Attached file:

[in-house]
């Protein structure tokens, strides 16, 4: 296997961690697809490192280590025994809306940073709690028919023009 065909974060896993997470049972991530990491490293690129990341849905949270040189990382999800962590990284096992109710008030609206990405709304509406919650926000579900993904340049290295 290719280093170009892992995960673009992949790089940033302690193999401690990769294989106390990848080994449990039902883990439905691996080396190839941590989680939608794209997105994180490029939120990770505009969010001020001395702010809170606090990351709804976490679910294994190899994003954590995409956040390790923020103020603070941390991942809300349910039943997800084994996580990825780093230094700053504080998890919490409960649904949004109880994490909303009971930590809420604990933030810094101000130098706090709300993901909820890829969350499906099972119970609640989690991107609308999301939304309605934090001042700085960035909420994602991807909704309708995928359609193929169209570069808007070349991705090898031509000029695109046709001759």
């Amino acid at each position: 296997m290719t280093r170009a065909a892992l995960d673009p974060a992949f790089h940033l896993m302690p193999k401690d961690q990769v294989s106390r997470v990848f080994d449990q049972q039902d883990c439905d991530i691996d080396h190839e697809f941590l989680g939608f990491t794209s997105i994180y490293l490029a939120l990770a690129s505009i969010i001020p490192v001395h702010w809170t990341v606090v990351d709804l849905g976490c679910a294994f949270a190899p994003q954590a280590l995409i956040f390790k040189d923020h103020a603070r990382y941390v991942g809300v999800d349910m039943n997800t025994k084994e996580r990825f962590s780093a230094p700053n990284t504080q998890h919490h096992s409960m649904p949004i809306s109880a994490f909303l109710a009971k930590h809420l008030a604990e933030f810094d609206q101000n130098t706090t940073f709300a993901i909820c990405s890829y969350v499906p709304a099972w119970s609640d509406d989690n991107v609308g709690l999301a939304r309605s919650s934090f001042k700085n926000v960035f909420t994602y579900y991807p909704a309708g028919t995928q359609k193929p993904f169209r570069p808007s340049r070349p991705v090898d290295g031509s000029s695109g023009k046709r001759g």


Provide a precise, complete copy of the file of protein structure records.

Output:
[in-house]
């Protein structure tokens, strides 16, 4: 296997961690697809490192280590025994809306940073709690028919023009 065909974060896993997470049972991530990491490293690129990341849905949270040189990382999800962590990284096992109710008030609206990405709304509406919650926000579900993904340049290295 290719280093170009892992995960673009992949790089940033302690193999401690990769294989106390990848080994449990039902883990439905691996080396190839941590989680939608794209997105994180490029939120990770505009969010001020001395702010809170606090990351709804976490679910294994190899994003954590995409956040390790923020103020603070941390991942809300349910039943997800084994996580990825780093230094700053504080998890919490409960649904949004109880994490909303009971930590809420604990933030810094101000130098706090709300993901909820890829969350499906099972119970609640989690991107609308999301939304309605934090001042700085960035909420994602991807909704309708995928359609193929169209570069808007070349991705090898031509000029695109046709001759």
């Amino acid at each position: 296997m290719t280093r170009a065909a892992l995960d673009p974060a992949f790089h940033l896993m302690p193999k401690d961690q990769v294989s106390r997470v990848f080994d449990q049972q039902d883990c439905d991530i691996d080396h190839e697809f941590l989680g939608f990491t794209s997105i994180y490293l490029a939120l990770a690129s505009i969010i001020p490192v001395h702010w809170t990341v606090v990351d709804l849905g976490c679910a294994f949270a190899p994003q954590a280590l995409i956040f390790k040189d923020h103020a603070r990382y941390v991942g809300v999800d349910m039943n997800t025994k084994e996580r990825f962590s780093a230094p700053n990284t504080q998890h919490h096992s409960m649904p949004i809306s109880a994490f909303l109710a009971k930590h809420l008030a604990e933030f810094d609206q101000n130098t706090t940073f709300a993901i909820c990405s890829y969350v499906p709304a099972w119970s609640d509406d989690n991107v609308g709690l999301a939304r309605s919650s934090f001042k700085n926000v960035f909420t994602y579900y991807p909704a309708g028919t995928q359609k193929p993904f169209r570069p808007s340049r070349p991705v090898d290295g031509s000029s695109g023009k046709r001759g």